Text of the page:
Coronavirus selfishness: What lurks beneath the UK’s patina of civility?

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Coronavirus selfishness: What lurks beneath the UK’s patina of civility?

As Britain enters another week of coronavirus lockdown, Ted Jeffery provides us with his take on the current situation, establishing whether or not Brits are as selfish as parts of the media make them out to be.

Surely we aren’t a nation that’s lost its way? The Blitz spirit hasn’t died out, has it? We Brits are definitely not the type of people who rugby-tackle grannies for the last tin of tomato soup. Are we? As much as I’d like to say no to all three, I worry that the coronavirus has unveiled those in our society who are riddled with selfishness.

In lockdown life, I’m barricaded in my bedroom, which I’ll have you know is no bigger than Harry Potter’s cupboard beneath the stairs. I’ve started to find myself down an online coronavirus rabbit hole.

I was astonished to read about overpaid political commentators such as Rod Liddle, who have behaved in an appalling manner whilst doing their weekly shop. He openly admitted to depriving an old lady in Tesco from acquiring the last of the pasta sauce and toilet roll. Then murmured a smart remark before scuttling off.

A shameful and unnecessary act

Firstly, Liddle is hardly the type of man who knows how to make a decent spaghetti vongole. Secondly, is The Times not paying him enough to do an online shop instead?

Photo: eldar nurkovic / Shutterstock

This whole panic-buying and toilet roll hoarding malarky has only worsened the situation. I spent five hours last week trying to get a loaf of bread. How do I make my Ted Toasties without medium white Hovis? Answer that, Boris.

To be fair, my problems are hardly at the epicentre of this crisis. The real people who miss out on bread, eggs, milk and tinned goods are those who have spent their days saving lives. The great British bastion, our front line of defence against this deadly virus. Our wonderful NHS staff are being left with nothing to return to.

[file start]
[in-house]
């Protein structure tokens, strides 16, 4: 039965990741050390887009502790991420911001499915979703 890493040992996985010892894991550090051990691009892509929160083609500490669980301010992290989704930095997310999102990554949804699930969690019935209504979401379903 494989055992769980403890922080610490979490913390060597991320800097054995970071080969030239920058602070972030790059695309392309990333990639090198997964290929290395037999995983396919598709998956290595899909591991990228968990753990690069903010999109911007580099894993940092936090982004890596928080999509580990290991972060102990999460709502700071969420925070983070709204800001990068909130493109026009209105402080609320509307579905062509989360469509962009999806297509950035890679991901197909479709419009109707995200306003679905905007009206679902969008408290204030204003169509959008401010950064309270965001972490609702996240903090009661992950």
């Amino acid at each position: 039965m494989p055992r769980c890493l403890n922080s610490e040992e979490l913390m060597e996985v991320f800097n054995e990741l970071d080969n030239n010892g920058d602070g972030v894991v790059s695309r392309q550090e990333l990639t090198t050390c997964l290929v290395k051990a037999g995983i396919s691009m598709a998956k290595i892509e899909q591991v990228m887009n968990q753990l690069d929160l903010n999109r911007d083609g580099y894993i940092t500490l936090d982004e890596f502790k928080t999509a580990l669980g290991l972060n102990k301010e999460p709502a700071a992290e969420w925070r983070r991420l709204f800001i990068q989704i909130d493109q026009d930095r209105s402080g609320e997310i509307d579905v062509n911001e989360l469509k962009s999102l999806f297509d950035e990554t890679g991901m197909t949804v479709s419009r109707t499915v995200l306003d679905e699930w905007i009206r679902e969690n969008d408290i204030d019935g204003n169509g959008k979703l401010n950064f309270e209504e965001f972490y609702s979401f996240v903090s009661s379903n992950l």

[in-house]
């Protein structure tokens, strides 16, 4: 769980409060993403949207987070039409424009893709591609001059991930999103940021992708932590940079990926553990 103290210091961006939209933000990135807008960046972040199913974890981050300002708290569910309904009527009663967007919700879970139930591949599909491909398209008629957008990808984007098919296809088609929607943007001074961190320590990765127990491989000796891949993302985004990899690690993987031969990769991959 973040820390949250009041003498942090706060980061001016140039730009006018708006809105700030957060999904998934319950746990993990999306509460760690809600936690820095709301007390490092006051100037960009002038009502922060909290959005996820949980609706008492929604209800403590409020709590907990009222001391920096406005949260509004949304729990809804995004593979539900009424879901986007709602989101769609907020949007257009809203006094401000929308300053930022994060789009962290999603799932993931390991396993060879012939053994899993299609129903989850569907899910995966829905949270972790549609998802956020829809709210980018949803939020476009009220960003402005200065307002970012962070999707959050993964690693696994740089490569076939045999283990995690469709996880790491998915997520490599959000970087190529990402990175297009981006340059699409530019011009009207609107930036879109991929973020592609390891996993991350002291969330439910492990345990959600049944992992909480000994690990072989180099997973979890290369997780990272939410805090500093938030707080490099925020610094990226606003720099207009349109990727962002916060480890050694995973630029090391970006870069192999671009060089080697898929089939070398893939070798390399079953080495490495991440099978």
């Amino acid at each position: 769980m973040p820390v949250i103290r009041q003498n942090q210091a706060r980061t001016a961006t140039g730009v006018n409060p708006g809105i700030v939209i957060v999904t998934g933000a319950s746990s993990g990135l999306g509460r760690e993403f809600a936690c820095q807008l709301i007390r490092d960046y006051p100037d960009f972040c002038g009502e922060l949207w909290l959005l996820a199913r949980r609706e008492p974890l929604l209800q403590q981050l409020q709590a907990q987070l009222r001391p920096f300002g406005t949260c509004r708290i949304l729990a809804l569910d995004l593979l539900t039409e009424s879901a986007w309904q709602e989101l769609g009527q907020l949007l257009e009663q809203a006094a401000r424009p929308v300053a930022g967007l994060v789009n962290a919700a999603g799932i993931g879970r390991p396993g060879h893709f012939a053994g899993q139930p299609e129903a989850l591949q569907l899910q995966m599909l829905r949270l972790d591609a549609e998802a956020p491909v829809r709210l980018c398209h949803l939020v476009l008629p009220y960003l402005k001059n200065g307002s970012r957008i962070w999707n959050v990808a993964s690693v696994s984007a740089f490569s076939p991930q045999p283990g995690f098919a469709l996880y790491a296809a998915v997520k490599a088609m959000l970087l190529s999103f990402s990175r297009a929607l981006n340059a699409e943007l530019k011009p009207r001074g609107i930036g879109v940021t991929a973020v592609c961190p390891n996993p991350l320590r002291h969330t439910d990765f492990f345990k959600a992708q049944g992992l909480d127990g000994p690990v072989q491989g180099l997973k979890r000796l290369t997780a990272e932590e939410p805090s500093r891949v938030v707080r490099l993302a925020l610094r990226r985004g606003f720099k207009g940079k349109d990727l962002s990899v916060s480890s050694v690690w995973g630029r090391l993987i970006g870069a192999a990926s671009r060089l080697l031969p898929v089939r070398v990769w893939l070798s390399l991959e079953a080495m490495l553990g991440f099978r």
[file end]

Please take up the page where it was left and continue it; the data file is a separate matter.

The prime minister, who has just been discharged, said the only way the UK would beat this virus is by “coming together”. It seems as though, despite a few Philistines, the message has started to chime in the hearts and minds of many Britons.

The beautiful sight of hundreds of people standing outside their homes and applauding the NHS has hopefully shown the world how much we value our key workers and a state-funded healthcare system.

It’s time we open our eyes

Government figures show that 2 million people have now tested positive for the virus. The number who have died with the virus in the UK reached 10,612. Among those fatalities was 21-year-old Chloe Middleton, who passed away after contracting coronavirus. It is also understood that she had no underlying health conditions.

I’d hope this devastating story would serve as a reminder to young people that nobody is safe from the virus. It’s not just the elderly or those with underlying health conditions who should be cautious.

If that’s not enough for you to want to respect the rules, this story about 51-year-old Simon Cowls might be.

Cowls, who was diagnosed with terminal bowel cancer, fears the coronavirus outbreak means he will never hug his wife again.

Cowls and his wife Ali bought a caravan so they could create some precious final memories together. The idea was to take the caravan on a road trip throughout the British countryside. Instead, Cowls spends each night alone in the van, in their backyard, in an effort to shield his vulnerable immune system from the threat of coronavirus.

Instead of spending each night with his wife, he now has to kiss her goodnight via Skype. Thus, he is now begging the British public to respect Johnson’s lockdown so all this can be over.

The answer

I believe we should all stop and understand what this virus is doing. Not just to us, but to those like Simon, our NHS staff, supermarket managers, or the person who just lost their job and can’t work from home. If we do that, then maybe – just maybe – we might see a change in some people’s attitudes. And the next three to six months might not feel all that arduous.

Photo: Cryptographer / Shutterstock

Compassion is the answer we’re looking for. And as the great Jo Cox once said: “We are far more united and have far more in common than that which divides us.” I believe she is still right now.

Otherwise this virus will continue to subjugate our way of life.

Despite the title of this piece, I do not believe we are a nation of hate-fuelled slobs. The title was taken from a  recent Times column by Rod Liddle. I was shocked at Liddle for even suggesting the actions of a minority meant we were all as carefree.

Let us not forget we aren’t just a nation, but a continent that has overcome the worst tragedies imaginable – many of which have tried to destroy our way of life. And every single time, the reason we’ve come out stronger is compassion.

This time around we aren’t sending young men and women out to the battlefield. We have a different type of front line where people of all ages, even retired workers, are doing everything they can to help restore Britain.

The least we can do is thank them, support them, and stay home. Nobody said it was going to be easy, but we will all be better off for it.

So just stay calm, and let’s keep buggering on.